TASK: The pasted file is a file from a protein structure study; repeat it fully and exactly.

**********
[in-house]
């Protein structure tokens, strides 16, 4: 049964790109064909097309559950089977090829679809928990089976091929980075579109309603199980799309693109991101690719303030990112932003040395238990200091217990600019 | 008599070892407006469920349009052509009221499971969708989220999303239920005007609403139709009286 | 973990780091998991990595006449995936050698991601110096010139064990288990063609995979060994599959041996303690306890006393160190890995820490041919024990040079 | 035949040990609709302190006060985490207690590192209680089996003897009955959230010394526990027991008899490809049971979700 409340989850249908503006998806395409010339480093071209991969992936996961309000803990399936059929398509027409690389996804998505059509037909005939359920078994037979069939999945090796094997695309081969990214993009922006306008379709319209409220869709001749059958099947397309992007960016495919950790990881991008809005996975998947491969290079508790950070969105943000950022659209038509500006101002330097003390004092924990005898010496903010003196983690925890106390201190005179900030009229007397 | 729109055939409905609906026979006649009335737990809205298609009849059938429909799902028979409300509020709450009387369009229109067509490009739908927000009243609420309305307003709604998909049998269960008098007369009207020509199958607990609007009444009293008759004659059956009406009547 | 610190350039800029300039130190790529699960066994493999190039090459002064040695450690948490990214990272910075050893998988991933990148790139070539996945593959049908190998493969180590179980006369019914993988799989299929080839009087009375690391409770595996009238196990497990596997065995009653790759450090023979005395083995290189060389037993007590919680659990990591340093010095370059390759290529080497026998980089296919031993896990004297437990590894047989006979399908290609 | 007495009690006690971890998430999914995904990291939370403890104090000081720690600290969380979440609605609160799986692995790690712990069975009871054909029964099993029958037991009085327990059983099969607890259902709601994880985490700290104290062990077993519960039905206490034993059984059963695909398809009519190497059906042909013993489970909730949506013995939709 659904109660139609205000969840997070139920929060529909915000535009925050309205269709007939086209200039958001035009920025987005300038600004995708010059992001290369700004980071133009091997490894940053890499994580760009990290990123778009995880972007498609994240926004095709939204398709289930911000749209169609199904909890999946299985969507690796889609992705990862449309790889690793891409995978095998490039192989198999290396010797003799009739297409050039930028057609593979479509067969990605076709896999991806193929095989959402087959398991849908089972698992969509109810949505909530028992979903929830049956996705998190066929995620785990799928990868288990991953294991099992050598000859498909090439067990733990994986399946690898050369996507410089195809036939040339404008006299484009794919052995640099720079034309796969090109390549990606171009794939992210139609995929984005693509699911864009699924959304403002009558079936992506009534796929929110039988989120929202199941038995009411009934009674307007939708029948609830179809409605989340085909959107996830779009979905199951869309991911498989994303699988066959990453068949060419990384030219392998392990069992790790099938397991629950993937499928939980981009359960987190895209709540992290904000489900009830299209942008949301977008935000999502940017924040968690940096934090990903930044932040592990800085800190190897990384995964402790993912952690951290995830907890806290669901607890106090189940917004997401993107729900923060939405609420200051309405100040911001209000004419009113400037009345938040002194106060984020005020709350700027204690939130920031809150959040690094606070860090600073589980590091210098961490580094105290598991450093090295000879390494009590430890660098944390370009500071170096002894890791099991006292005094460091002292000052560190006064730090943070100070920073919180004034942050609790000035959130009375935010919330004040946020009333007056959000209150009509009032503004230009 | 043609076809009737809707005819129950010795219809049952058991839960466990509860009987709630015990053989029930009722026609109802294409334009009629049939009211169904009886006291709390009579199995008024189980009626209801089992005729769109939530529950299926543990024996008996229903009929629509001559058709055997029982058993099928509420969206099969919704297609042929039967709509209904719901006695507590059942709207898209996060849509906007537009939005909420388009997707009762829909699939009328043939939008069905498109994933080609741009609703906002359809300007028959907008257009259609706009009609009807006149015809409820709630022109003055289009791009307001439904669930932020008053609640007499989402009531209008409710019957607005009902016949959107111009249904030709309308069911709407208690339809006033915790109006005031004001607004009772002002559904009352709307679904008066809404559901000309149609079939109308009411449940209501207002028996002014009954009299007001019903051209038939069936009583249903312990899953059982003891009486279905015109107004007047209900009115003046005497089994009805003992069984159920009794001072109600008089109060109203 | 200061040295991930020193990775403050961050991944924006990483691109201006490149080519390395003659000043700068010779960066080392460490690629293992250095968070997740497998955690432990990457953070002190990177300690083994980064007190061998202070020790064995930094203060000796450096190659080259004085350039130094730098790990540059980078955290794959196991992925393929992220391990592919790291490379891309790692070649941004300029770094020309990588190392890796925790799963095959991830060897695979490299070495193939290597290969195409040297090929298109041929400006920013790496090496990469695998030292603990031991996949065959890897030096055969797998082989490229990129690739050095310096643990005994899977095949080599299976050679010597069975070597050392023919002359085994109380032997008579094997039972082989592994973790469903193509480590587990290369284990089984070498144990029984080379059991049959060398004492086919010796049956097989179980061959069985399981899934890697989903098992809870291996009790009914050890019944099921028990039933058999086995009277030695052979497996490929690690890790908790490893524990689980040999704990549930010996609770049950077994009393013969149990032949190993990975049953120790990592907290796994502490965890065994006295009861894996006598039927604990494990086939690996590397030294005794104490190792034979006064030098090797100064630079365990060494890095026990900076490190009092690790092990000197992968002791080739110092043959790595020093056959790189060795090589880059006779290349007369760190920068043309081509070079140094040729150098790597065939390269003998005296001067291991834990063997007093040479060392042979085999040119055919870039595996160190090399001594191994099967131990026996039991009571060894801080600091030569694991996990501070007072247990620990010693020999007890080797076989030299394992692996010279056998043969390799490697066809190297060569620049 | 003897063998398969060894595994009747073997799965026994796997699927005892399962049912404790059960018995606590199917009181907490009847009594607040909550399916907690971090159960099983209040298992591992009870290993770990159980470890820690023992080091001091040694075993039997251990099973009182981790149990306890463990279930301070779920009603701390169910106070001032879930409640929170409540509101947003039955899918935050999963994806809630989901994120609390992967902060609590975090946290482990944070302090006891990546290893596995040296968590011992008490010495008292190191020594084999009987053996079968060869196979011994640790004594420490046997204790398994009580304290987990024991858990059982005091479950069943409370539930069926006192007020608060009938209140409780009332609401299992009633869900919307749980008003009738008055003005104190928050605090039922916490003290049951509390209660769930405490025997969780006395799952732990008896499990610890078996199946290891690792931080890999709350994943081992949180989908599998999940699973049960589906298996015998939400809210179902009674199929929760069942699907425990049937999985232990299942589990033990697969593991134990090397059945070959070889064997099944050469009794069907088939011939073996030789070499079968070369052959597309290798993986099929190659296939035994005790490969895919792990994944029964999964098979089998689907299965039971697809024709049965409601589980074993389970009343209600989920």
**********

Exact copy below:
[in-house]
């Protein structure tokens, strides 16, 4: 049964790109064909097309559950089977090829679809928990089976091929980075579109309603199980799309693109991101690719303030990112932003040395238990200091217990600019 | 008599070892407006469920349009052509009221499971969708989220999303239920005007609403139709009286 | 973990780091998991990595006449995936050698991601110096010139064990288990063609995979060994599959041996303690306890006393160190890995820490041919024990040079 | 035949040990609709302190006060985490207690590192209680089996003897009955959230010394526990027991008899490809049971979700 409340989850249908503006998806395409010339480093071209991969992936996961309000803990399936059929398509027409690389996804998505059509037909005939359920078994037979069939999945090796094997695309081969990214993009922006306008379709319209409220869709001749059958099947397309992007960016495919950790990881991008809005996975998947491969290079508790950070969105943000950022659209038509500006101002330097003390004092924990005898010496903010003196983690925890106390201190005179900030009229007397 | 729109055939409905609906026979006649009335737990809205298609009849059938429909799902028979409300509020709450009387369009229109067509490009739908927000009243609420309305307003709604998909049998269960008098007369009207020509199958607990609007009444009293008759004659059956009406009547 | 610190350039800029300039130190790529699960066994493999190039090459002064040695450690948490990214990272910075050893998988991933990148790139070539996945593959049908190998493969180590179980006369019914993988799989299929080839009087009375690391409770595996009238196990497990596997065995009653790759450090023979005395083995290189060389037993007590919680659990990591340093010095370059390759290529080497026998980089296919031993896990004297437990590894047989006979399908290609 | 007495009690006690971890998430999914995904990291939370403890104090000081720690600290969380979440609605609160799986692995790690712990069975009871054909029964099993029958037991009085327990059983099969607890259902709601994880985490700290104290062990077993519960039905206490034993059984059963695909398809009519190497059906042909013993489970909730949506013995939709 659904109660139609205000969840997070139920929060529909915000535009925050309205269709007939086209200039958001035009920025987005300038600004995708010059992001290369700004980071133009091997490894940053890499994580760009990290990123778009995880972007498609994240926004095709939204398709289930911000749209169609199904909890999946299985969507690796889609992705990862449309790889690793891409995978095998490039192989198999290396010797003799009739297409050039930028057609593979479509067969990605076709896999991806193929095989959402087959398991849908089972698992969509109810949505909530028992979903929830049956996705998190066929995620785990799928990868288990991953294991099992050598000859498909090439067990733990994986399946690898050369996507410089195809036939040339404008006299484009794919052995640099720079034309796969090109390549990606171009794939992210139609995929984005693509699911864009699924959304403002009558079936992506009534796929929110039988989120929202199941038995009411009934009674307007939708029948609830179809409605989340085909959107996830779009979905199951869309991911498989994303699988066959990453068949060419990384030219392998392990069992790790099938397991629950993937499928939980981009359960987190895209709540992290904000489900009830299209942008949301977008935000999502940017924040968690940096934090990903930044932040592990800085800190190897990384995964402790993912952690951290995830907890806290669901607890106090189940917004997401993107729900923060939405609420200051309405100040911001209000004419009113400037009345938040002194106060984020005020709350700027204690939130920031809150959040690094606070860090600073589980590091210098961490580094105290598991450093090295000879390494009590430890660098944390370009500071170096002894890791099991006292005094460091002292000052560190006064730090943070100070920073919180004034942050609790000035959130009375935010919330004040946020009333007056959000209150009509009032503004230009 | 043609076809009737809707005819129950010795219809049952058991839960466990509860009987709630015990053989029930009722026609109802294409334009009629049939009211169904009886006291709390009579199995008024189980009626209801089992005729769109939530529950299926543990024996008996229903009929629509001559058709055997029982058993099928509420969206099969919704297609042929039967709509209904719901006695507590059942709207898209996060849509906007537009939005909420388009997707009762829909699939009328043939939008069905498109994933080609741009609703906002359809300007028959907008257009259609706009009609009807006149015809409820709630022109003055289009791009307001439904669930932020008053609640007499989402009531209008409710019957607005009902016949959107111009249904030709309308069911709407208690339809006033915790109006005031004001607004009772002002559904009352709307679904008066809404559901000309149609079939109308009411449940209501207002028996002014009954009299007001019903051209038939069936009583249903312990899953059982003891009486279905015109107004007047209900009115003046005497089994009805003992069984159920009794001072109600008089109060109203 | 200061040295991930020193990775403050961050991944924006990483691109201006490149080519390395003659000043700068010779960066080392460490690629293992250095968070997740497998955690432990990457953070002190990177300690083994980064007190061998202070020790064995930094203060000796450096190659080259004085350039130094730098790990540059980078955290794959196991992925393929992220391990592919790291490379891309790692070649941004300029770094020309990588190392890796925790799963095959991830060897695979490299070495193939290597290969195409040297090929298109041929400006920013790496090496990469695998030292603990031991996949065959890897030096055969797998082989490229990129690739050095310096643990005994899977095949080599299976050679010597069975070597050392023919002359085994109380032997008579094997039972082989592994973790469903193509480590587990290369284990089984070498144990029984080379059991049959060398004492086919010796049956097989179980061959069985399981899934890697989903098992809870291996009790009914050890019944099921028990039933058999086995009277030695052979497996490929690690890790908790490893524990689980040999704990549930010996609770049950077994009393013969149990032949190993990975049953120790990592907290796994502490965890065994006295009861894996006598039927604990494990086939690996590397030294005794104490190792034979006064030098090797100064630079365990060494890095026990900076490190009092690790092990000197992968002791080739110092043959790595020093056959790189060795090589880059006779290349007369760190920068043309081509070079140094040729150098790597065939390269003998005296001067291991834990063997007093040479060392042979085999040119055919870039595996160190090399001594191994099967131990026996039991009571060894801080600091030569694991996990501070007072247990620990010693020999007890080797076989030299394992692996010279056998043969390799490697066809190297060569620049 | 003897063998398969060894595994009747073997799965026994796997699927005892399962049912404790059960018995606590199917009181907490009847009594607040909550399916907690971090159960099983209040298992591992009870290993770990159980470890820690023992080091001091040694075993039997251990099973009182981790149990306890463990279930301070779920009603701390169910106070001032879930409640929170409540509101947003039955899918935050999963994806809630989901994120609390992967902060609590975090946290482990944070302090006891990546290893596995040296968590011992008490010495008292190191020594084999009987053996079968060869196979011994640790004594420490046997204790398994009580304290987990024991858990059982005091479950069943409370539930069926006192007020608060009938209140409780009332609401299992009633869900919307749980008003009738008055003005104190928050605090039922916490003290049951509390209660769930405490025997969780006395799952732990008896499990610890078996199946290891690792931080890999709350994943081992949180989908599998999940699973049960589906298996015998939400809210179902009674199929929760069942699907425990049937999985232990299942589990033990697969593991134990090397059945070959070889064997099944050469009794069907088939011939073996030789070499079968070369052959597309290798993986099929190659296939035994005790490969895919792990994944029964999964098979089998689907299965039971697809024709049965409601589980074993389970009343209600989920």